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June 17, 2020

MT 6:1-6, 16-18

“Beware of practicing your piety before others in order to be seen by them; for then you have no reward from your Father in heaven. “So whenever you give alms, do not sound a trumpet before you, as the hypocrites do in the synagogues and in the streets, so that they may be praised by others. 

Truly I tell you, they have received their reward. But when you give alms, do not let your left hand know what your right hand is doing, so that your alms may be done in secret; and your Father who sees in secret will reward you.

“And whenever you pray, do not be like the hypocrites; for they love to stand and pray in the synagogues and at the street corners, so that they may be seen by others. Truly I tell you, they have received their reward. 

But whenever you pray, go into your room and shut the door and pray to your Father who is in secret; and your Father who sees in secret will reward you.

“And whenever you fast, do not look dismal, like the hypocrites, for they disfigure their faces so as to show others that they are fasting. Truly I tell you, they have received their reward. 

But when you fast, put oil on your head and wash your face, so that your fasting may be seen not by others but by your Father who is in secret; and your Father who sees in secret will reward you.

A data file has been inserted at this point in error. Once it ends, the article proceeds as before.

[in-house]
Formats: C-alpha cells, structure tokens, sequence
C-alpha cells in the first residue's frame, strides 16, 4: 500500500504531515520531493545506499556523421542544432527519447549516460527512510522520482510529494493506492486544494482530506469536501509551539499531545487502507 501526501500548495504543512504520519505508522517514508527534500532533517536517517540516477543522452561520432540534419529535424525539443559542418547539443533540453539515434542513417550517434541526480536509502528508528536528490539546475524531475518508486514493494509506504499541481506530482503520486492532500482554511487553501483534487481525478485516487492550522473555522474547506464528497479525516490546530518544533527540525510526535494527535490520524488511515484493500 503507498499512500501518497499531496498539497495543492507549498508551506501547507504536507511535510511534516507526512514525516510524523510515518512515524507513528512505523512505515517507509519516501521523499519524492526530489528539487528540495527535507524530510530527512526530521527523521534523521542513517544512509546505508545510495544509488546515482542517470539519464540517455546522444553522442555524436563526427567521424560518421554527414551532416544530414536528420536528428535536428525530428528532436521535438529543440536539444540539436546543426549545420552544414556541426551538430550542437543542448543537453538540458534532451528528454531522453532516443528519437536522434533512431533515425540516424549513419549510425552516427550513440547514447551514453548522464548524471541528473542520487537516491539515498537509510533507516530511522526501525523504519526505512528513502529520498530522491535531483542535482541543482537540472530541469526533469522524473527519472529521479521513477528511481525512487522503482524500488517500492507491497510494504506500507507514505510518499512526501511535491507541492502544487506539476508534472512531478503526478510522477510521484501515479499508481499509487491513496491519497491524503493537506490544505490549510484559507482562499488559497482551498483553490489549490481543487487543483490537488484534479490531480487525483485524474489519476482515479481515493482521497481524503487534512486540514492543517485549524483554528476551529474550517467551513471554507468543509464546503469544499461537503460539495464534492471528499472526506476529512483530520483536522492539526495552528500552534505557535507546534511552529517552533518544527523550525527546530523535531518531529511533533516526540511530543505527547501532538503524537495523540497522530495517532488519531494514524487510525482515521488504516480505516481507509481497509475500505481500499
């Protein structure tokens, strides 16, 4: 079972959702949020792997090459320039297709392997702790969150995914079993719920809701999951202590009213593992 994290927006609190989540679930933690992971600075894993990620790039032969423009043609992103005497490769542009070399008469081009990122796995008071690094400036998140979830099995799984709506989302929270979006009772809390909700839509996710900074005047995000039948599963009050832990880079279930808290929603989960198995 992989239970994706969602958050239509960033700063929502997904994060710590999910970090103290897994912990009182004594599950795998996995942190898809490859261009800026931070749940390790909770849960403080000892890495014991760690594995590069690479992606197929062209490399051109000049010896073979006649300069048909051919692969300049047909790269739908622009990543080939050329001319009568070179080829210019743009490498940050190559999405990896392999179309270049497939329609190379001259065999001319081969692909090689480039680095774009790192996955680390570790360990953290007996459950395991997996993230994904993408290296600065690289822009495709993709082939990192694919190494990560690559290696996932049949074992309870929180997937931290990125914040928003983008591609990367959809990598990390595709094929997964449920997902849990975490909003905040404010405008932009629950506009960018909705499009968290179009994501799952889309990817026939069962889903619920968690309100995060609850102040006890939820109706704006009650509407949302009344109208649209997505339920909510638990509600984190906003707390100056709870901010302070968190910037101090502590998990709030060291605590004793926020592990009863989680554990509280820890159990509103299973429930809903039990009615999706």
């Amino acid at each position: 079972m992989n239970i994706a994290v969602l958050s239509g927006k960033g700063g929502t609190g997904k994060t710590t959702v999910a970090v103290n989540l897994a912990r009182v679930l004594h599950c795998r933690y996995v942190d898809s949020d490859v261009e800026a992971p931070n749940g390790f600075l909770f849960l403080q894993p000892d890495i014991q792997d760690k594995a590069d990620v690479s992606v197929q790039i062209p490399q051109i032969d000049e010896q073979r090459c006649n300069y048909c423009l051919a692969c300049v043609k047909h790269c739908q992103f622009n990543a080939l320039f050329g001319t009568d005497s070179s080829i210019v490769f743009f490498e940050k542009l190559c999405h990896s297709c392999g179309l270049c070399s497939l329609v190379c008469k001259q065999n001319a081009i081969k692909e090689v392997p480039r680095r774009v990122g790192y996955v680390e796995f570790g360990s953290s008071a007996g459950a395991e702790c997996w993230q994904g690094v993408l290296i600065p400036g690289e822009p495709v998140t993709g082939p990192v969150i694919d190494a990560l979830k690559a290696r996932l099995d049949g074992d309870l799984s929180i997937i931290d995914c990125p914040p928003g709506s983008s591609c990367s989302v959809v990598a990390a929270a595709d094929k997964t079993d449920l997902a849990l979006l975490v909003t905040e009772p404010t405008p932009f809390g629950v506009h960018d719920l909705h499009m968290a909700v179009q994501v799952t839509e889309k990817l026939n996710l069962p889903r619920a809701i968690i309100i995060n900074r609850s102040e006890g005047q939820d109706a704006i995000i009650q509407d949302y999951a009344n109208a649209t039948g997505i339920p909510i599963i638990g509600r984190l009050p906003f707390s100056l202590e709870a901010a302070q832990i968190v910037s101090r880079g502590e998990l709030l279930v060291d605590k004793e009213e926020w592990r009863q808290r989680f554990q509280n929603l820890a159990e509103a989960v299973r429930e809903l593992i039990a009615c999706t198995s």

New Revised Standard Version, copyright 1989, by the National Council of the Churches of Christ in the United States of America. Used by permission. All rights reserved. USCCB approved.

Offering our gifts to God discreetly

Jesus reminds the disciples to pray, fast and give alms discreetly. This reminds me of a time some years ago when a young man arrived at Bethany Retreat House to begin a 30-day retreat. He met the other retreatants–three men and 15 religious women–and the next day he began his retreat. In the second week of the retreat he decided to fast for a few days. The following morning, he met with his director and she immediately asked if he was sick or if something was wrong. He responded that everything was fine, and wondered why she asked. She told him that many of the nuns did not see him at meals and were terribly concerned about his welfare. They both chuckled and she suggested when he fasted to just walk through the dining room and get a cup of tea or water so the women weren’t overly concerned.

Jesus taught that solitude, private prayer, fasting and supporting religious institutions are all good intentions, yet this above example proved that discretion sometimes doesn’t work. These months of solitude and stay in place orders have been a great time for prayer, fasting and almsgiving due to Covid-19 and the injustices that have come to the forefront of our attention. As a nation we are at a crossroads.

—Joe Spina is a former member of the Parish Mission Team of the Archdiocese of New York as well as working in prison ministry. He trained as an Ignatian spiritual director through the Center for Spirituality and Justice in Bronx, NY. 

Prayer

Lord Jesus, call us to a deeper sense of prayer, fasting and generosity during these days of pandemic and death as we lift up the sick and dying, our healthcare workers, and first responders. Raise up for us leaders seeking truth and justice for all. Illumine for all to see the institutional racism that has been manifested in these past months. Show us the way to be Christ for one another. In Jesus name we pray, amen.

—Joe Spina


Please share the Good Word with your friends!